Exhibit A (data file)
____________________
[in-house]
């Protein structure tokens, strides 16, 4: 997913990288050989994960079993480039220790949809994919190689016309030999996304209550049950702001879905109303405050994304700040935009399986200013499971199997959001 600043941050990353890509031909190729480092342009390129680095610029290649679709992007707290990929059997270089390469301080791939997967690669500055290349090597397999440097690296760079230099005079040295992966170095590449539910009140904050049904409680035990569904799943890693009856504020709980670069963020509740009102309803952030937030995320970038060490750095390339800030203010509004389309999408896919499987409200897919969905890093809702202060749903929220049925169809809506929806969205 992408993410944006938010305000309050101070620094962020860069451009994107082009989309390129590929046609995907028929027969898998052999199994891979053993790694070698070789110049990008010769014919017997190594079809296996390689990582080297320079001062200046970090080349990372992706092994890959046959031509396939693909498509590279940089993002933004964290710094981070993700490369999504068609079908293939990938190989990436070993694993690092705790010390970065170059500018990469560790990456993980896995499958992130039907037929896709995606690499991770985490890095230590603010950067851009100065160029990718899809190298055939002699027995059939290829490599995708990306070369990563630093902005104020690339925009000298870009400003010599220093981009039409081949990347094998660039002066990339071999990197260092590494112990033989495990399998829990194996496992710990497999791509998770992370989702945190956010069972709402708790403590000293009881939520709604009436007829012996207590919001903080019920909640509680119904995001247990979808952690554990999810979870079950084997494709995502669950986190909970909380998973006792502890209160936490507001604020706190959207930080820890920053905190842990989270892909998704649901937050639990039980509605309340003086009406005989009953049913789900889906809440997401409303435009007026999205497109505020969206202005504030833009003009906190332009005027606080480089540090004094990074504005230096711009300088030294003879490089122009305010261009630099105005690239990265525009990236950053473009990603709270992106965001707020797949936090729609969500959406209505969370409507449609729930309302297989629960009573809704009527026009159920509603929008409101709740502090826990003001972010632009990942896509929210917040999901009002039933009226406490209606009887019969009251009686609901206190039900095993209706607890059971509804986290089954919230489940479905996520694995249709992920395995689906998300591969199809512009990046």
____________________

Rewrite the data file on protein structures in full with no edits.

[in-house]
């Protein structure tokens, strides 16, 4: 997913990288050989994960079993480039220790949809994919190689016309030999996304209550049950702001879905109303405050994304700040935009399986200013499971199997959001 600043941050990353890509031909190729480092342009390129680095610029290649679709992007707290990929059997270089390469301080791939997967690669500055290349090597397999440097690296760079230099005079040295992966170095590449539910009140904050049904409680035990569904799943890693009856504020709980670069963020509740009102309803952030937030995320970038060490750095390339800030203010509004389309999408896919499987409200897919969905890093809702202060749903929220049925169809809506929806969205 992408993410944006938010305000309050101070620094962020860069451009994107082009989309390129590929046609995907028929027969898998052999199994891979053993790694070698070789110049990008010769014919017997190594079809296996390689990582080297320079001062200046970090080349990372992706092994890959046959031509396939693909498509590279940089993002933004964290710094981070993700490369999504068609079908293939990938190989990436070993694993690092705790010390970065170059500018990469560790990456993980896995499958992130039907037929896709995606690499991770985490890095230590603010950067851009100065160029990718899809190298055939002699027995059939290829490599995708990306070369990563630093902005104020690339925009000298870009400003010599220093981009039409081949990347094998660039002066990339071999990197260092590494112990033989495990399998829990194996496992710990497999791509998770992370989702945190956010069972709402708790403590000293009881939520709604009436007829012996207590919001903080019920909640509680119904995001247990979808952690554990999810979870079950084997494709995502669950986190909970909380998973006792502890209160936490507001604020706190959207930080820890920053905190842990989270892909998704649901937050639990039980509605309340003086009406005989009953049913789900889906809440997401409303435009007026999205497109505020969206202005504030833009003009906190332009005027606080480089540090004094990074504005230096711009300088030294003879490089122009305010261009630099105005690239990265525009990236950053473009990603709270992106965001707020797949936090729609969500959406209505969370409507449609729930309302297989629960009573809704009527026009159920509603929008409101709740502090826990003001972010632009990942896509929210917040999901009002039933009226406490209606009887019969009251009686609901206190039900095993209706607890059971509804986290089954919230489940479905996520694995249709992920395995689906998300591969199809512009990046």